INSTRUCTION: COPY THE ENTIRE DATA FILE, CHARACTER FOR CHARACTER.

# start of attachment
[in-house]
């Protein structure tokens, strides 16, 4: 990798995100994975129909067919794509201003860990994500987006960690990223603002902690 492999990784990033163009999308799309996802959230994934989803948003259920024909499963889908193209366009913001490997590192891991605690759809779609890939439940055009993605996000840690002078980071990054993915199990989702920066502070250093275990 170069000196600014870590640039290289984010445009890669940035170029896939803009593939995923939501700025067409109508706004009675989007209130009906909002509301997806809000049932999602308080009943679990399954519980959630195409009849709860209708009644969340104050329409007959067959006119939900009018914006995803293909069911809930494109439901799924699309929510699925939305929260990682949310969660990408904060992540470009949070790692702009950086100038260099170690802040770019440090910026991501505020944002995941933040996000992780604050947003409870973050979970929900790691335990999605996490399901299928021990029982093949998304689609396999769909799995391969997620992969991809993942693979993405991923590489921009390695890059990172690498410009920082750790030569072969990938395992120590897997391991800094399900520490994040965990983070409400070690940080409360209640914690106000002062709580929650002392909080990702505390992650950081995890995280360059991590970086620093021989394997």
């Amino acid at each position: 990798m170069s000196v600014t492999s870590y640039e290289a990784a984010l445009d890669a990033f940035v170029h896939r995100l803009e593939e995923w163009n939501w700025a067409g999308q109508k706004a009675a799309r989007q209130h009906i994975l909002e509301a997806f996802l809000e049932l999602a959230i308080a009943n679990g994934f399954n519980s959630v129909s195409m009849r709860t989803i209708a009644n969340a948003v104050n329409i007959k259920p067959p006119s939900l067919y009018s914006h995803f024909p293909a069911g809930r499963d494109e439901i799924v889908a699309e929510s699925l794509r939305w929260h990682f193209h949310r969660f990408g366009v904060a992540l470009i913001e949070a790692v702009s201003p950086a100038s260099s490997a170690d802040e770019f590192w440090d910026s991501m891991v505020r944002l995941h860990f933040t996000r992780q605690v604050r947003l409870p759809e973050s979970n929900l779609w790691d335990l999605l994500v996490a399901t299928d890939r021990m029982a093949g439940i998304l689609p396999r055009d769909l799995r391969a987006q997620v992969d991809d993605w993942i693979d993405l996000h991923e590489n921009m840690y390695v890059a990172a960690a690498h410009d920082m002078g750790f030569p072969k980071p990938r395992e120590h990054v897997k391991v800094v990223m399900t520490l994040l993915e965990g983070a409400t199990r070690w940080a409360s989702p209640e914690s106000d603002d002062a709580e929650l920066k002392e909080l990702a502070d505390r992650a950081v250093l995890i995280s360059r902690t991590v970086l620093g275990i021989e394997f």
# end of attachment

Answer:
[in-house]
């Protein structure tokens, strides 16, 4: 990798995100994975129909067919794509201003860990994500987006960690990223603002902690 492999990784990033163009999308799309996802959230994934989803948003259920024909499963889908193209366009913001490997590192891991605690759809779609890939439940055009993605996000840690002078980071990054993915199990989702920066502070250093275990 170069000196600014870590640039290289984010445009890669940035170029896939803009593939995923939501700025067409109508706004009675989007209130009906909002509301997806809000049932999602308080009943679990399954519980959630195409009849709860209708009644969340104050329409007959067959006119939900009018914006995803293909069911809930494109439901799924699309929510699925939305929260990682949310969660990408904060992540470009949070790692702009950086100038260099170690802040770019440090910026991501505020944002995941933040996000992780604050947003409870973050979970929900790691335990999605996490399901299928021990029982093949998304689609396999769909799995391969997620992969991809993942693979993405991923590489921009390695890059990172690498410009920082750790030569072969990938395992120590897997391991800094399900520490994040965990983070409400070690940080409360209640914690106000002062709580929650002392909080990702505390992650950081995890995280360059991590970086620093021989394997």
């Amino acid at each position: 990798m170069s000196v600014t492999s870590y640039e290289a990784a984010l445009d890669a990033f940035v170029h896939r995100l803009e593939e995923w163009n939501w700025a067409g999308q109508k706004a009675a799309r989007q209130h009906i994975l909002e509301a997806f996802l809000e049932l999602a959230i308080a009943n679990g994934f399954n519980s959630v129909s195409m009849r709860t989803i209708a009644n969340a948003v104050n329409i007959k259920p067959p006119s939900l067919y009018s914006h995803f024909p293909a069911g809930r499963d494109e439901i799924v889908a699309e929510s699925l794509r939305w929260h990682f193209h949310r969660f990408g366009v904060a992540l470009i913001e949070a790692v702009s201003p950086a100038s260099s490997a170690d802040e770019f590192w440090d910026s991501m891991v505020r944002l995941h860990f933040t996000r992780q605690v604050r947003l409870p759809e973050s979970n929900l779609w790691d335990l999605l994500v996490a399901t299928d890939r021990m029982a093949g439940i998304l689609p396999r055009d769909l799995r391969a987006q997620v992969d991809d993605w993942i693979d993405l996000h991923e590489n921009m840690y390695v890059a990172a960690a690498h410009d920082m002078g750790f030569p072969k980071p990938r395992e120590h990054v897997k391991v800094v990223m399900t520490l994040l993915e965990g983070a409400t199990r070690w940080a409360s989702p209640e914690s106000d603002d002062a709580e929650l920066k002392e909080l990702a502070d505390r992650a950081v250093l995890i995280s360059r902690t991590v970086l620093g275990i021989e394997f």